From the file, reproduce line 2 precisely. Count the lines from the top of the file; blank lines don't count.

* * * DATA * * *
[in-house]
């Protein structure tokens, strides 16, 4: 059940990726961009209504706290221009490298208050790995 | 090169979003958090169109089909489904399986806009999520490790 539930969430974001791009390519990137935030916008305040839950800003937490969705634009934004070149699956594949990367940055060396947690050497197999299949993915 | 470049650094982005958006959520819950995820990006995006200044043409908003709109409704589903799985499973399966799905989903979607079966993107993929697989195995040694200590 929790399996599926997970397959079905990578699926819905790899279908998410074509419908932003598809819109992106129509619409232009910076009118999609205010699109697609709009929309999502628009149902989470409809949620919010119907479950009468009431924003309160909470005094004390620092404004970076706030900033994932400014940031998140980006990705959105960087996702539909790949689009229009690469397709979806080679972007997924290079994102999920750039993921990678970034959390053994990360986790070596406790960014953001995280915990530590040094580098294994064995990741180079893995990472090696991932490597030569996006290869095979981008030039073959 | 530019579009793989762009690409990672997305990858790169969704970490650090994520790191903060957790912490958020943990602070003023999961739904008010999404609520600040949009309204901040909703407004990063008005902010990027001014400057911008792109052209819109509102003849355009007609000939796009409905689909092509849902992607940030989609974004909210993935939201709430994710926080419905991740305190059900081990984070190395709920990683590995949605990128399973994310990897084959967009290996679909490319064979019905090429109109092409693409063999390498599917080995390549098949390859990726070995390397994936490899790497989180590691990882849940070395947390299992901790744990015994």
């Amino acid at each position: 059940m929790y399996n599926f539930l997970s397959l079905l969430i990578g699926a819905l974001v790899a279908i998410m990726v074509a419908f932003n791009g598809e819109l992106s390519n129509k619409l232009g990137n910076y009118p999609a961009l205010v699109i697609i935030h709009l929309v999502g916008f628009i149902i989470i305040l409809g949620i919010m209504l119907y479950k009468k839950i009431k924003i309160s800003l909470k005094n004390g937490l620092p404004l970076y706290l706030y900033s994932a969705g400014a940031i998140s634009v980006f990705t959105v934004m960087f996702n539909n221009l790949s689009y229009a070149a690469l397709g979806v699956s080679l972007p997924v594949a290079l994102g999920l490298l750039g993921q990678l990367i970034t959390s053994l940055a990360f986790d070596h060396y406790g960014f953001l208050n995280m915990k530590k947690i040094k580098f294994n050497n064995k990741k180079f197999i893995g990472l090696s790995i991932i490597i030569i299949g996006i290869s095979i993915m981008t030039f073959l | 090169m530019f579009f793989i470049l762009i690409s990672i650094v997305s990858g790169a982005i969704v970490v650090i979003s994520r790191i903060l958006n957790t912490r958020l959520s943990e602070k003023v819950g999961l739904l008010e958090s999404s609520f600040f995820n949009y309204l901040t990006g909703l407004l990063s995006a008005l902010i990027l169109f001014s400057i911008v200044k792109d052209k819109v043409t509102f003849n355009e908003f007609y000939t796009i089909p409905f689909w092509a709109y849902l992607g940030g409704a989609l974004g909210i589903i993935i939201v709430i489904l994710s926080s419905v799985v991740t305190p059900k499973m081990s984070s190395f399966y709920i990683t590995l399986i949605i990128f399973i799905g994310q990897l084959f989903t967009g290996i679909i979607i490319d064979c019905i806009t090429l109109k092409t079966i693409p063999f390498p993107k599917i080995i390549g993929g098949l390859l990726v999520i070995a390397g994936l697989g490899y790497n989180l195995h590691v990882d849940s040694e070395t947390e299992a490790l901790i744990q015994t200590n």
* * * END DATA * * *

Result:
């Protein structure tokens, strides 16, 4: 059940990726961009209504706290221009490298208050790995 | 090169979003958090169109089909489904399986806009999520490790 539930969430974001791009390519990137935030916008305040839950800003937490969705634009934004070149699956594949990367940055060396947690050497197999299949993915 | 470049650094982005958006959520819950995820990006995006200044043409908003709109409704589903799985499973399966799905989903979607079966993107993929697989195995040694200590 929790399996599926997970397959079905990578699926819905790899279908998410074509419908932003598809819109992106129509619409232009910076009118999609205010699109697609709009929309999502628009149902989470409809949620919010119907479950009468009431924003309160909470005094004390620092404004970076706030900033994932400014940031998140980006990705959105960087996702539909790949689009229009690469397709979806080679972007997924290079994102999920750039993921990678970034959390053994990360986790070596406790960014953001995280915990530590040094580098294994064995990741180079893995990472090696991932490597030569996006290869095979981008030039073959 | 530019579009793989762009690409990672997305990858790169969704970490650090994520790191903060957790912490958020943990602070003023999961739904008010999404609520600040949009309204901040909703407004990063008005902010990027001014400057911008792109052209819109509102003849355009007609000939796009409905689909092509849902992607940030989609974004909210993935939201709430994710926080419905991740305190059900081990984070190395709920990683590995949605990128399973994310990897084959967009290996679909490319064979019905090429109109092409693409063999390498599917080995390549098949390859990726070995390397994936490899790497989180590691990882849940070395947390299992901790744990015994």